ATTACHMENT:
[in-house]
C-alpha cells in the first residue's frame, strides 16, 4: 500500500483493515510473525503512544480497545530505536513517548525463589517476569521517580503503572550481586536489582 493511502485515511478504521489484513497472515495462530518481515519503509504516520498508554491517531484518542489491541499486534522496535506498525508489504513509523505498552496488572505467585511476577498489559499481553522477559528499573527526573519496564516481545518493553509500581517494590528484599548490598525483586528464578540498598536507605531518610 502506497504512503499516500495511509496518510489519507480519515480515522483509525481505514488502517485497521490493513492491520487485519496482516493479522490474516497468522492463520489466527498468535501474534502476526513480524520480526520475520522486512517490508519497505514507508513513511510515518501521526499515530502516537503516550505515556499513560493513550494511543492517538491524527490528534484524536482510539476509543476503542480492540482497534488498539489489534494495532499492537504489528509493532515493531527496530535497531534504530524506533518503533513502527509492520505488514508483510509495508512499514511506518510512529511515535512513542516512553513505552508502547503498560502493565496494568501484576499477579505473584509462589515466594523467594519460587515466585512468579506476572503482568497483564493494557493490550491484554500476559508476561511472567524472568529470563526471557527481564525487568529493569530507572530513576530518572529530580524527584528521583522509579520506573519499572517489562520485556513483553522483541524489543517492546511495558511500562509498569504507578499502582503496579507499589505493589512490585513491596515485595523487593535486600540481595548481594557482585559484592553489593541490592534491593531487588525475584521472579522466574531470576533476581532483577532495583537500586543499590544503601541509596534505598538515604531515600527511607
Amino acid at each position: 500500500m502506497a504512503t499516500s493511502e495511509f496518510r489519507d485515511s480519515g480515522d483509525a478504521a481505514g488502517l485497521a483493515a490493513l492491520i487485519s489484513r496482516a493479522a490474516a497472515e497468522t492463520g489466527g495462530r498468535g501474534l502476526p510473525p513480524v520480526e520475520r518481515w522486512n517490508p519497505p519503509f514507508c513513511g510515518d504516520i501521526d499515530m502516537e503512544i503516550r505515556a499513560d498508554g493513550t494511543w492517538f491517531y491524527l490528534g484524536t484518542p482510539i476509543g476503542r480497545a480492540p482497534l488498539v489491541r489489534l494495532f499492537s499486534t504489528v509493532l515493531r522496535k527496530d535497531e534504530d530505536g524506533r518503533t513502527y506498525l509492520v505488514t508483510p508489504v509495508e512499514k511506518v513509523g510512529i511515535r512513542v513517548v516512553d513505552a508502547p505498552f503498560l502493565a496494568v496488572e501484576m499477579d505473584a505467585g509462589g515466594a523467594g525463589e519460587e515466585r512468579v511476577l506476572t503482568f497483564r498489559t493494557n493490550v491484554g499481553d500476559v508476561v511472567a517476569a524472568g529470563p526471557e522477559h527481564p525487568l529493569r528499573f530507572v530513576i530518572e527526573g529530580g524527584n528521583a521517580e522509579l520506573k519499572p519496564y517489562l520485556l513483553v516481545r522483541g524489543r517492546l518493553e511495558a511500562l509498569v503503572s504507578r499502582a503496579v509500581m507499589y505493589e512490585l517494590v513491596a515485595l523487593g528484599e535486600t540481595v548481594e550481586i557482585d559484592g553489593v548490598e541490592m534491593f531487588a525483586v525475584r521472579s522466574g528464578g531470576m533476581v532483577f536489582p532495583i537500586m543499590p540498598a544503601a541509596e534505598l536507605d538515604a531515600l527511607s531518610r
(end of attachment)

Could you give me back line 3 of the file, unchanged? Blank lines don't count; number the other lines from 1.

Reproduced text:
Amino acid at each position: 500500500m502506497a504512503t499516500s493511502e495511509f496518510r489519507d485515511s480519515g480515522d483509525a478504521a481505514g488502517l485497521a483493515a490493513l492491520i487485519s489484513r496482516a493479522a490474516a497472515e497468522t492463520g489466527g495462530r498468535g501474534l502476526p510473525p513480524v520480526e520475520r518481515w522486512n517490508p519497505p519503509f514507508c513513511g510515518d504516520i501521526d499515530m502516537e503512544i503516550r505515556a499513560d498508554g493513550t494511543w492517538f491517531y491524527l490528534g484524536t484518542p482510539i476509543g476503542r480497545a480492540p482497534l488498539v489491541r489489534l494495532f499492537s499486534t504489528v509493532l515493531r522496535k527496530d535497531e534504530d530505536g524506533r518503533t513502527y506498525l509492520v505488514t508483510p508489504v509495508e512499514k511506518v513509523g510512529i511515535r512513542v513517548v516512553d513505552a508502547p505498552f503498560l502493565a496494568v496488572e501484576m499477579d505473584a505467585g509462589g515466594a523467594g525463589e519460587e515466585r512468579v511476577l506476572t503482568f497483564r498489559t493494557n493490550v491484554g499481553d500476559v508476561v511472567a517476569a524472568g529470563p526471557e522477559h527481564p525487568l529493569r528499573f530507572v530513576i530518572e527526573g529530580g524527584n528521583a521517580e522509579l520506573k519499572p519496564y517489562l520485556l513483553v516481545r522483541g524489543r517492546l518493553e511495558a511500562l509498569v503503572s504507578r499502582a503496579v509500581m507499589y505493589e512490585l517494590v513491596a515485595l523487593g528484599e535486600t540481595v548481594e550481586i557482585d559484592g553489593v548490598e541490592m534491593f531487588a525483586v525475584r521472579s522466574g528464578g531470576m533476581v532483577f536489582p532495583i537500586m543499590p540498598a544503601a541509596e534505598l536507605d538515604a531515600l527511607s531518610r